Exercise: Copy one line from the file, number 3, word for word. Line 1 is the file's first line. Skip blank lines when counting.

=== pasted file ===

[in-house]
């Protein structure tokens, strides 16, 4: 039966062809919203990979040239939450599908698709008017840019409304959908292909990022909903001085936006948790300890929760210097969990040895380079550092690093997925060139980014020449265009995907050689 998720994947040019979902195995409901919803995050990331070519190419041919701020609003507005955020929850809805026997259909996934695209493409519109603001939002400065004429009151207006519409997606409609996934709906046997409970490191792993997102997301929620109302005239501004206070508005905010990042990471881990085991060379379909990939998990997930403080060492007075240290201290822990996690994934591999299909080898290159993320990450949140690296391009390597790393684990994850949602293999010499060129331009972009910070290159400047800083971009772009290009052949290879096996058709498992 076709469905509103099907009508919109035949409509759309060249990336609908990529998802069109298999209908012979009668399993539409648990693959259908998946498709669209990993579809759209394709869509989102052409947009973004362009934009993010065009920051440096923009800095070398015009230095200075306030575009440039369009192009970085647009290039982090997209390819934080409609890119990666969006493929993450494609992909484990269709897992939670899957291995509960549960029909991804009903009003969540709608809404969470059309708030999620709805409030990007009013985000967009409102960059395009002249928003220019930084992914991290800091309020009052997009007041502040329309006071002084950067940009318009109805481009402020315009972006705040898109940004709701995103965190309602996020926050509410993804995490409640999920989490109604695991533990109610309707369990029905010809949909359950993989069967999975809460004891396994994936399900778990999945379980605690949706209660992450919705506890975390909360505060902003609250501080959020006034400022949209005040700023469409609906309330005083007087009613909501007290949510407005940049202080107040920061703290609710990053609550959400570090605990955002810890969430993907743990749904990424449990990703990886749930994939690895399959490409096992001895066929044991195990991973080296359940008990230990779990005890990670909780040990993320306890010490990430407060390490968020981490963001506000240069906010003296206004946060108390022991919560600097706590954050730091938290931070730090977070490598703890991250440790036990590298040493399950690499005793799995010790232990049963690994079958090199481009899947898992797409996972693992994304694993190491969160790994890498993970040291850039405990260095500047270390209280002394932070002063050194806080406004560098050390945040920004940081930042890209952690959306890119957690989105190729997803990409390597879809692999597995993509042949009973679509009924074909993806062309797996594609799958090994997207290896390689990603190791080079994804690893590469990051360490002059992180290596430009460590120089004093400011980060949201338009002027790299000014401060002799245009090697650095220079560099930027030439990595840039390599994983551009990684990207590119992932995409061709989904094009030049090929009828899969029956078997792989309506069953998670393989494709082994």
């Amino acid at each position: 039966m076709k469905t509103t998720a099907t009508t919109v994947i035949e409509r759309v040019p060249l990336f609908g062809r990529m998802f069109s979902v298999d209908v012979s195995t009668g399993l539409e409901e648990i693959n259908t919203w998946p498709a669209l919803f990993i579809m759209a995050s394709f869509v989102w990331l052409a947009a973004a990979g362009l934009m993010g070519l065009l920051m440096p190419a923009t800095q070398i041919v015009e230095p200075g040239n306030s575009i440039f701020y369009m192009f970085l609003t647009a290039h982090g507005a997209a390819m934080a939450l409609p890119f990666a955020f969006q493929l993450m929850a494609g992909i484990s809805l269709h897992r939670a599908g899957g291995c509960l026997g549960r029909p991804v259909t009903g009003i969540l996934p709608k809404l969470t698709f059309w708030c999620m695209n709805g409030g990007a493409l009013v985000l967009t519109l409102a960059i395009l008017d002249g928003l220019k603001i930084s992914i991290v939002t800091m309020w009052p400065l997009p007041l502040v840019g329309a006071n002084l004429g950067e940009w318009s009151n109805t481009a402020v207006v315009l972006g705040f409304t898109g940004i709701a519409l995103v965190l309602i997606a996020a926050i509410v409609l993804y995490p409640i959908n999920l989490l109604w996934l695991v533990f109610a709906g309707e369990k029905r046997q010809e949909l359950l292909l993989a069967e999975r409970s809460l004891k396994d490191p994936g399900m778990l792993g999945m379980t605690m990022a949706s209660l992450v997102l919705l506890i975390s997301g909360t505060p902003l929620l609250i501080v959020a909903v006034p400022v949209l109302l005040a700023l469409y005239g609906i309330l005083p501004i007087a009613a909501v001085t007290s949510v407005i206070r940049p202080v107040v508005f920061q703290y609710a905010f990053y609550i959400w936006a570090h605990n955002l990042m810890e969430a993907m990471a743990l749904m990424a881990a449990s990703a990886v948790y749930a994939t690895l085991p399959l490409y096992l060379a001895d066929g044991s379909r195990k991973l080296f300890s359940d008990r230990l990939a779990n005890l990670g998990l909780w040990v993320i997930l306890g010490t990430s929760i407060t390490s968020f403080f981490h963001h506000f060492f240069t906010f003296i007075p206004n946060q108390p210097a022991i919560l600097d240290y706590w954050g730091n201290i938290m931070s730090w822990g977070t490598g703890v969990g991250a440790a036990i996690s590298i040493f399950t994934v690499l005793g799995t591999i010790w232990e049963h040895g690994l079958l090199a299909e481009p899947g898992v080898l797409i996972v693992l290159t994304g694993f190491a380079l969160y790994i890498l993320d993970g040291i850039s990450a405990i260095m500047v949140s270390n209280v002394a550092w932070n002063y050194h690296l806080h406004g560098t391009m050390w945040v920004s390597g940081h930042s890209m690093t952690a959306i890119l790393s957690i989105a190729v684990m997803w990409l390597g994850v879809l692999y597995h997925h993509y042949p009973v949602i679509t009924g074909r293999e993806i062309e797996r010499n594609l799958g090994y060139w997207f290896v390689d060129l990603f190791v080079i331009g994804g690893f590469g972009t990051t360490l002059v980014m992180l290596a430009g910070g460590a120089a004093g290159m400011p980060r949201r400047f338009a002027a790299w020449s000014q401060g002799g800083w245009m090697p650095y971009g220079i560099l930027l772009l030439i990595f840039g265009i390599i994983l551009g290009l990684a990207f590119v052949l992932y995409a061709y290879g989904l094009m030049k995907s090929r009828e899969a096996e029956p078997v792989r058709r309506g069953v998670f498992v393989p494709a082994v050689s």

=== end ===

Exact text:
């Amino acid at each position: 039966m076709k469905t509103t998720a099907t009508t919109v994947i035949e409509r759309v040019p060249l990336f609908g062809r990529m998802f069109s979902v298999d209908v012979s195995t009668g399993l539409e409901e648990i693959n259908t919203w998946p498709a669209l919803f990993i579809m759209a995050s394709f869509v989102w990331l052409a947009a973004a990979g362009l934009m993010g070519l065009l920051m440096p190419a923009t800095q070398i041919v015009e230095p200075g040239n306030s575009i440039f701020y369009m192009f970085l609003t647009a290039h982090g507005a997209a390819m934080a939450l409609p890119f990666a955020f969006q493929l993450m929850a494609g992909i484990s809805l269709h897992r939670a599908g899957g291995c509960l026997g549960r029909p991804v259909t009903g009003i969540l996934p709608k809404l969470t698709f059309w708030c999620m695209n709805g409030g990007a493409l009013v985000l967009t519109l409102a960059i395009l008017d002249g928003l220019k603001i930084s992914i991290v939002t800091m309020w009052p400065l997009p007041l502040v840019g329309a006071n002084l004429g950067e940009w318009s009151n109805t481009a402020v207006v315009l972006g705040f409304t898109g940004i709701a519409l995103v965190l309602i997606a996020a926050i509410v409609l993804y995490p409640i959908n999920l989490l109604w996934l695991v533990f109610a709906g309707e369990k029905r046997q010809e949909l359950l292909l993989a069967e999975r409970s809460l004891k396994d490191p994936g399900m778990l792993g999945m379980t605690m990022a949706s209660l992450v997102l919705l506890i975390s997301g909360t505060p902003l929620l609250i501080v959020a909903v006034p400022v949209l109302l005040a700023l469409y005239g609906i309330l005083p501004i007087a009613a909501v001085t007290s949510v407005i206070r940049p202080v107040v508005f920061q703290y609710a905010f990053y609550i959400w936006a570090h605990n955002l990042m810890e969430a993907m990471a743990l749904m990424a881990a449990s990703a990886v948790y749930a994939t690895l085991p399959l490409y096992l060379a001895d066929g044991s379909r195990k991973l080296f300890s359940d008990r230990l990939a779990n005890l990670g998990l909780w040990v993320i997930l306890g010490t990430s929760i407060t390490s968020f403080f981490h963001h506000f060492f240069t906010f003296i007075p206004n946060q108390p210097a022991i919560l600097d240290y706590w954050g730091n201290i938290m931070s730090w822990g977070t490598g703890v969990g991250a440790a036990i996690s590298i040493f399950t994934v690499l005793g799995t591999i010790w232990e049963h040895g690994l079958l090199a299909e481009p899947g898992v080898l797409i996972v693992l290159t994304g694993f190491a380079l969160y790994i890498l993320d993970g040291i850039s990450a405990i260095m500047v949140s270390n209280v002394a550092w932070n002063y050194h690296l806080h406004g560098t391009m050390w945040v920004s390597g940081h930042s890209m690093t952690a959306i890119l790393s957690i989105a190729v684990m997803w990409l390597g994850v879809l692999y597995h997925h993509y042949p009973v949602i679509t009924g074909r293999e993806i062309e797996r010499n594609l799958g090994y060139w997207f290896v390689d060129l990603f190791v080079i331009g994804g690893f590469g972009t990051t360490l002059v980014m992180l290596a430009g910070g460590a120089a004093g290159m400011p980060r949201r400047f338009a002027a790299w020449s000014q401060g002799g800083w245009m090697p650095y971009g220079i560099l930027l772009l030439i990595f840039g265009i390599i994983l551009g290009l990684a990207f590119v052949l992932y995409a061709y290879g989904l094009m030049k995907s090929r009828e899969a096996e029956p078997v792989r058709r309506g069953v998670f498992v393989p494709a082994v050689s």